It’s the end of the year and you know what that means – it’s list time! Television rocked my socks big time this year. And judging by the amount of big name movie stars showing up on the small screen, it rocked a few Hollywood A-lister’s socks as well.
It feels a bit like this year was the year cinema screens were left for the multi-million dollar blockbuster action spectaculars and all the incredibly well written scripts were left to the small screen. In fact there were so many good shows, it’s lucky companies like Netflix and Amazon have allowed us all to embrace binge watching, otherwise I have no idea how I’d ever get out of the house.
So here’s my picks for the best TV shows of 2014.
This list is in no particular order, but if someone put a gun to my head and made me choose (because that’s likely), I’d probably sayTransparent, about a transgender parent attempting to come out to his self-possessed family, was number one. It was so good I wrote a whole post on it, so have a read here.
This show gave us one of the most original (and quotable) characters on the small screen in a long while in Matthew McConaughey’s often incoherent babbler, Rust Cohle. Except for my one little niggle with the totally out of character actions of Rust in the ending, it had me a virtual shut in while I binged my way through all eight hours. True Detective wasn’t just dark, it was a lesson in nihilism.
Speaking of dark, Fargo reached new heights of black humour. Martin Freeman absolutely nailed it as hapless Minnesota-ite, Lester Nygaard, who gets caught up in a web of evil after being pushed that little bit too far by his ball-busting wife. If ever there was a more perfect morality tale to illustrate the saying ‘one bad deed begets another’ this is it. Billy Bob Thornton and his man-bangs were equally as brilliant as the menacing psycho Lorne Malvo.
Set in a small, British seaside town, Broadchurch follows local detective Ellie Miller (Olivia Colman) and out of towner Alec Hardy as they search for the murderer of an 11 year old boy.Watching this show drained me, but in the best possible way. It’s a deeply moving series, to put it mildly, one where not just the subject matter, but the tone, the music and the landscape work hard to give you a big old emotional smack in the face. Watch this before you see the American version, Gracepoint (which apparently has a different ending).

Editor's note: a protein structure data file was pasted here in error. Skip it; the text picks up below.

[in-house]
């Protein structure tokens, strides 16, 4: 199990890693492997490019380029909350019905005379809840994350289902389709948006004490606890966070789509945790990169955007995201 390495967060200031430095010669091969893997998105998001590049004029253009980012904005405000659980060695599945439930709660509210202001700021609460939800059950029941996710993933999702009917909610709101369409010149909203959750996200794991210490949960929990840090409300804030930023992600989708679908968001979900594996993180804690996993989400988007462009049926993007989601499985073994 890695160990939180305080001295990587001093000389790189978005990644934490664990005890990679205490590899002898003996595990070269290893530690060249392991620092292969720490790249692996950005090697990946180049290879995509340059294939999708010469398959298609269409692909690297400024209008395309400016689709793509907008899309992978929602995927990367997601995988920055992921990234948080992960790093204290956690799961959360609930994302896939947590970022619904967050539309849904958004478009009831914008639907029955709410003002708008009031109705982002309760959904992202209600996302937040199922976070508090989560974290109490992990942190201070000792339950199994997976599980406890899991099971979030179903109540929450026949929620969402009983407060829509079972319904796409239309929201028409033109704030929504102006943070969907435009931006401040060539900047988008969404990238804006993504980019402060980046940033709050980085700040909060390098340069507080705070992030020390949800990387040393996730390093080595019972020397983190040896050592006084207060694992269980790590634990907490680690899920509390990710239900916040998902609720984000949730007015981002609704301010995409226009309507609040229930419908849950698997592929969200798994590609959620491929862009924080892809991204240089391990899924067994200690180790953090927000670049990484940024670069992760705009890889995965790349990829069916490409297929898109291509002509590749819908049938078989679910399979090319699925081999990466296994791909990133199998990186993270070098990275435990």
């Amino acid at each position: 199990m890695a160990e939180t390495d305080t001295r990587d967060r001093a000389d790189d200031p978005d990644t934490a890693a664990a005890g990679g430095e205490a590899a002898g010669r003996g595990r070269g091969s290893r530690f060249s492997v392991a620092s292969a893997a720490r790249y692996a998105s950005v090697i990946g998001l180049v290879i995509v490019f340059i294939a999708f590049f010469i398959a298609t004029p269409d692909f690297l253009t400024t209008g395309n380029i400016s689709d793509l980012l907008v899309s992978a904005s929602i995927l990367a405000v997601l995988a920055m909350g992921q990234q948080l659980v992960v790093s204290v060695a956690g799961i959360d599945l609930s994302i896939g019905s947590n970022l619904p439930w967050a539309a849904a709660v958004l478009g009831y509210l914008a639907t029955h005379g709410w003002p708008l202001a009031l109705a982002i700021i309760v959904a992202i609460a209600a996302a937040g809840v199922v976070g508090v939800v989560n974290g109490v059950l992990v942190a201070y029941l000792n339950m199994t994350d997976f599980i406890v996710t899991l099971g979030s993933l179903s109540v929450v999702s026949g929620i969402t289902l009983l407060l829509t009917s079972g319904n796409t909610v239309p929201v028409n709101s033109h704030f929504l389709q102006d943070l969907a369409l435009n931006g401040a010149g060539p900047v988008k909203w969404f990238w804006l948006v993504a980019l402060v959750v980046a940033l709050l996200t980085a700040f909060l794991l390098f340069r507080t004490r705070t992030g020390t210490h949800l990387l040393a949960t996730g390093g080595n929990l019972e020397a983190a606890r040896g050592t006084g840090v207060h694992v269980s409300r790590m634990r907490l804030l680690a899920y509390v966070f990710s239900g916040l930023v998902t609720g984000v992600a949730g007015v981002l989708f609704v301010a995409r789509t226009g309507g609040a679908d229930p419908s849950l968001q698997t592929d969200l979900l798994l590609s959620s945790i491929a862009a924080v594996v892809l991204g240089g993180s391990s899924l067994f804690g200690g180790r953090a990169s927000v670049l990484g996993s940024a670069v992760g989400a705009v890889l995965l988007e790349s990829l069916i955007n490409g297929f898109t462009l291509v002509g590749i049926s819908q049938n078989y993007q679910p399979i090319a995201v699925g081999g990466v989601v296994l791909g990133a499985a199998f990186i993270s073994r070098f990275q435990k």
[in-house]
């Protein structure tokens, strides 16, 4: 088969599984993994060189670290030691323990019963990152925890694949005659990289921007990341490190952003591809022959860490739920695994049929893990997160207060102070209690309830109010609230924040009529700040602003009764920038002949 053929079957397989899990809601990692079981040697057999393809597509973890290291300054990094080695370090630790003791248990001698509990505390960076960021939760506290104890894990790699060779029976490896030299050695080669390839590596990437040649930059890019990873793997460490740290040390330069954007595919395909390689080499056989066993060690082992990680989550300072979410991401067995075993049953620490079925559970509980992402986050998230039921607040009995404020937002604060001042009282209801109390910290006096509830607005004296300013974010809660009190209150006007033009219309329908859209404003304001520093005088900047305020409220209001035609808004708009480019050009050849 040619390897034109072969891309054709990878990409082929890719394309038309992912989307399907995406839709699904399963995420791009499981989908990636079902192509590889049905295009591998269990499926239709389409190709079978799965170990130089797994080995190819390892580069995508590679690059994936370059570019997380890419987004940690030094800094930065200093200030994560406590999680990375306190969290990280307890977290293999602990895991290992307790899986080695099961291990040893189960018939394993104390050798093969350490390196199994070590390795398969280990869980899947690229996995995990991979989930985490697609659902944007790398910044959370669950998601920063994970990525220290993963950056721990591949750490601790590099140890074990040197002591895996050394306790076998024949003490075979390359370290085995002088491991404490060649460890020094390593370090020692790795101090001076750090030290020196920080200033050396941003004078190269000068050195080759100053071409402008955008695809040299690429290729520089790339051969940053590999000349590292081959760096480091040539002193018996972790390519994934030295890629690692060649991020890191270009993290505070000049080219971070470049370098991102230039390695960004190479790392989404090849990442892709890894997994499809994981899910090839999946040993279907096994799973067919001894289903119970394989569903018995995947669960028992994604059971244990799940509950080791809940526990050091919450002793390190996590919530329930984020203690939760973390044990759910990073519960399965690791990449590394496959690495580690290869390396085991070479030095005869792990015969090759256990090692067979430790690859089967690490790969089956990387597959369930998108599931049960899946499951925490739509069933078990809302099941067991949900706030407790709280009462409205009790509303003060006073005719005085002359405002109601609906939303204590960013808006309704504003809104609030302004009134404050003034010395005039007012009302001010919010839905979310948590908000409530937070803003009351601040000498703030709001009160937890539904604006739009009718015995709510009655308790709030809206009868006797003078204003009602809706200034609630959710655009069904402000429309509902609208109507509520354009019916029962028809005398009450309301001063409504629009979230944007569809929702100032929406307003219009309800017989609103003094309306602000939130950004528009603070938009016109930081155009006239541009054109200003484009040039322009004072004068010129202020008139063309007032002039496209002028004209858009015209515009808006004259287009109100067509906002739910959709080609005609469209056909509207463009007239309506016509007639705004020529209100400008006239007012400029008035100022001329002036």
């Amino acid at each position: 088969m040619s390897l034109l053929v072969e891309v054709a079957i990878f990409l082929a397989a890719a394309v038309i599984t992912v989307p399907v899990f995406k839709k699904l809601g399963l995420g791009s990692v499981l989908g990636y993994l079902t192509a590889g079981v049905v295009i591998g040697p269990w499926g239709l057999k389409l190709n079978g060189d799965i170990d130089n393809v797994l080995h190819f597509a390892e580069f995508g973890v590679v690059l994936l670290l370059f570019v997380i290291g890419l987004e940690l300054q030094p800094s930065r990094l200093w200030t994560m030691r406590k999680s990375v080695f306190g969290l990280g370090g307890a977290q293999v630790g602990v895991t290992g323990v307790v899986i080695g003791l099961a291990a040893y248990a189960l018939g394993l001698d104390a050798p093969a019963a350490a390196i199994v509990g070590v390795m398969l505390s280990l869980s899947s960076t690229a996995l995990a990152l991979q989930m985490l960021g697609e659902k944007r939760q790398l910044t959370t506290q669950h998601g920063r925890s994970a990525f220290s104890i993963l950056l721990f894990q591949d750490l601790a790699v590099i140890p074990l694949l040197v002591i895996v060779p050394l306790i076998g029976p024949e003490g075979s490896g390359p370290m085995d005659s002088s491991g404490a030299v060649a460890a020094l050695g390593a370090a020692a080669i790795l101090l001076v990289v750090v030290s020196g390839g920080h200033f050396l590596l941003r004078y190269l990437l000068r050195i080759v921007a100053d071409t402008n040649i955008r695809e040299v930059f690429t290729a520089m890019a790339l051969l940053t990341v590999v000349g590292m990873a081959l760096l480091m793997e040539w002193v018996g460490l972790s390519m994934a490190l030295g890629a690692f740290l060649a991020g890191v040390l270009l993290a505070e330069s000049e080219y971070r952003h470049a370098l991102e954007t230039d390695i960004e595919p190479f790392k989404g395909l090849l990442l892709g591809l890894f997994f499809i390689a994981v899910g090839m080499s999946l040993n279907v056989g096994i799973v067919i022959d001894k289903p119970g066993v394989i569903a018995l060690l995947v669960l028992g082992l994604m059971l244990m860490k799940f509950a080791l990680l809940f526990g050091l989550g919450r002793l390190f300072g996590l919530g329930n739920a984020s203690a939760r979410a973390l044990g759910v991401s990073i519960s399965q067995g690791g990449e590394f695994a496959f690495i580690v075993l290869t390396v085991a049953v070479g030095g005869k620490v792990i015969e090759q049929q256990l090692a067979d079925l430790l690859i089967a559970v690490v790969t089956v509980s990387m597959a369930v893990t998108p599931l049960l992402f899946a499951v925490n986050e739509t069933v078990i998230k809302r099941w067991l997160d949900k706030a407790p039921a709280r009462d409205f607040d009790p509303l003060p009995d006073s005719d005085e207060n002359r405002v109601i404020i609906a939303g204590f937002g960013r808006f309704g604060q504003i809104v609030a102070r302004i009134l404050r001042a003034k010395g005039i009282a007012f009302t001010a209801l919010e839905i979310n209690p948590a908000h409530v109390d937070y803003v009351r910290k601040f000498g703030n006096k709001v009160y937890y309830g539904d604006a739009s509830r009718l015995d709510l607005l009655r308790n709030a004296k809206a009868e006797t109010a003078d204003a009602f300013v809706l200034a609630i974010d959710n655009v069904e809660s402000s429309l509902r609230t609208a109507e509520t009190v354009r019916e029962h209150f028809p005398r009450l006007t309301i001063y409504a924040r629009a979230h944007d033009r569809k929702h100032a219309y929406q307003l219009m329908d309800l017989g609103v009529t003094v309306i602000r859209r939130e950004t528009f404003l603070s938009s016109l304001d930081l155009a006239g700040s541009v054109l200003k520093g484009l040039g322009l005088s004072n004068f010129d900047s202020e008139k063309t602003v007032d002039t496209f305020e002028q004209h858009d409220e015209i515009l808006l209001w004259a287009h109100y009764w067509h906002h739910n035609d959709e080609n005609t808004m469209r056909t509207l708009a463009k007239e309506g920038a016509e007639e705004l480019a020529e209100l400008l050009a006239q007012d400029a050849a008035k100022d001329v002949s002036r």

The woeful pilot episode almost made me give Babylon a miss, but stick with it as episode one shows you its real potential. Set amidst the communications office of the London Police, it stars Brit Marling as an American rising star brought in to work her magic on the force’s ailing public image. Although Lena Dunham gets raves for being a young female writer/ director/ star, Brit Marling ticks all those boxes too (although here she only acts) but gets much less of the accolades. If she’s decided something is worthwhile enough to act in, it’s a sure bet for me the project is a good one. Her decision in this case was probably helped along by the fact that Babylon is directed by Danny Boyle and written by the same team who did the excellent ‘Four Lions’.
With all that doom and gloom and murder and mayhem, Silicon Valley was a light hearted relief. Set in the title city, home of all things ‘start-up’, the show is about a group of super-techy nerds who take on the giants of the computing world to start their own… errr… start up. It’s a light but deceptively cleverly written satire on the effects of money and success in a world where whole careers can begin and end in a matter of days.
As well as the new shows above, my favourite returning shows were (somewhat obviously) Orange is the New Black Season 2, Game of Thrones Season 4, Sherlock Season 3 and House of Cards Season 2. If you haven’t watched previous seasons of any of these shows, ohhhhh, lucky you. There’s your whole winter sorted.